Deploying applications, components, and supporting files

Regardless of the type of application you are deploying, you must include any supporting files such as dynamic libraries, resources like BMP and ICO files, online Help files, and initialization files. Each application type requires a different set of supporting files. The PowerBuilder runtime files, such as pbvm190.dll and pbdwe190.dll, and PowerBuilder database interfaces such as pbsnc190.dll and pbo10190.dll, can be freely distributed with your application with no licensing fee.

Planning for deployment

Packaging an Application for Deployment helps you make decisions about deploying a PowerBuilder executable application, such as whether to use dynamic libraries, Pcode or machine code, and resource files. It also provides a checklist to make sure you install all the required pieces.

If you are deploying a Web application or a transaction server component, you will find the information about PowerBuilder dynamic libraries (PBDs) and PowerBuilder resource files (PBRs) in that chapter helpful. You should also read the documentation for specific types of applications, components, or plug-ins.

Finding information in this chapter

This chapter is intended to help you write installation programs using a third-party software package that creates installation configurations. It tells you which files each computer needs, where you can find the files, where they should be installed, and what registry settings need to be made. PowerBuilder also provides a tool, described in PowerBuilder Runtime Packager, to help you package the files your application needs.

Use the following table to locate information about the specific files you need to deploy with your application.


See these sections

All PowerBuilder client applications

PowerBuilder runtime files

PowerBuilder client application accessing data on a database server

Database connections

PowerBuilder clients for EJBs, SOAP Web services, and XML services

PowerBuilder extensions

PowerBuilder clients that save data in PDF or XSL-FO format

PDF and XSL-FO export

Installed and deployment paths

The Installed path listed after some of the tables in this chapter is the location where files are installed when you install PowerBuilder and select the default installation location. When you build an installation program for your application, you can copy files from this location to your staging area.

The Deployment path tells you where these files can be installed on the computer on which you install your application or component.

App Path registry key

Some tables are followed by a list of the Registry entries your installation program needs to make so that your application or component can find the files it needs. When an application runs on Windows, it looks for supporting files in these locations and in this order:

  1. The directory where the executable file is installed.

  2. The Windows system and Windows directories (for example, in C:\WINDOWS\system32, C:\WINDOWS\system, and C:\WINDOWS).

  3. In an application path that can be specified in the registry.

  4. In the system path.

You do not need to specify an application path, but it is recommended.

Specifying an application path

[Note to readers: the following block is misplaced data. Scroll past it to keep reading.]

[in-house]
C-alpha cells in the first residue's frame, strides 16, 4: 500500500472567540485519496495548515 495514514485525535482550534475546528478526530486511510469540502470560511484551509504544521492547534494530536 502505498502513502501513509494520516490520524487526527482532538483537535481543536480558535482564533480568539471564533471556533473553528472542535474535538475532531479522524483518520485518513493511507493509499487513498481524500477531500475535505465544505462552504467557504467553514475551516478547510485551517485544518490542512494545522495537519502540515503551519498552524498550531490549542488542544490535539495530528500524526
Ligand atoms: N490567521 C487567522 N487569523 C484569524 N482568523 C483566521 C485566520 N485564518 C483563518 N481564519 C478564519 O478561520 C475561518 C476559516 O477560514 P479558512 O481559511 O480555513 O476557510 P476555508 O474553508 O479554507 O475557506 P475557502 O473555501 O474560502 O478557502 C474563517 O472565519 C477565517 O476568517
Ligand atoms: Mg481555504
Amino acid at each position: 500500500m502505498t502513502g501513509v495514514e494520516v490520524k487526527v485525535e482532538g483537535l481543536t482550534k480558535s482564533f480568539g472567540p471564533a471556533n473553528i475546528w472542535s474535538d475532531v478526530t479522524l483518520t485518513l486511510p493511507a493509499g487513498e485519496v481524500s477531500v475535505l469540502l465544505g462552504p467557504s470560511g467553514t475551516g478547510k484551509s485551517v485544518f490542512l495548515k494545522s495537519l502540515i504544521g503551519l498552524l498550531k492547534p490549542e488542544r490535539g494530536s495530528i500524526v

To specify the path the application uses to locate supporting files, your installation program should create an App Path key for your application in this registry location:

HKEY_LOCAL_MACHINE\Software\Microsoft\Windows\CurrentVersion\App Paths 

Set the data value of the (Default) string value to the directory where the application is installed and create a new string value called Path that specifies the location of shared files. The following example shows a typical registry entry for an application called myapp.exe that uses SQL Anywhere. The registry key is enclosed in square brackets and is followed by string values for the key in the format "Name"="Value":

[HKEY_LOCAL_MACHINE\SOFTWARE\Microsoft\Windows\CurrentVersion\App Paths\myapp.exe]
"Default"="C:\Program Files\myapps\myapp.exe"
"Path"="C:\Program Files\myapps;C:\Program Files\Appeon\Shared\PowerBuilder;C:\Program Files\SQL Anywhere 16\Bin32\;"

About REG files

Registry update files that have a .REG extension can be used to import information into the registry. The format used in registry key examples in this chapter is similar to the format used in registry update files, but these examples are not intended to be used as update files. The path names in data value strings in registry update files typically use a pair of backslashes instead of a single backslash, and the "Default" string value is represented by the at sign (@).

Use the examples to help determine which registry keys your installation program should add or update.

Deploying ActiveX controls

If your application uses ActiveX controls, OLE controls, or OCX controls, you must:

  • Deploy the control files with your application

  • Make sure each control is registered

  • Make sure required files are in the target computer's system directory

If your application uses a control that is not self registering, your setup program needs to register it manually on each user's computer. To find out whether a control is self registering, see the documentation provided with the control. Depending on the development and deployment platforms and the controls you are deploying, you might need to copy additional DLLs or license files to the Windows system directories on the target computer.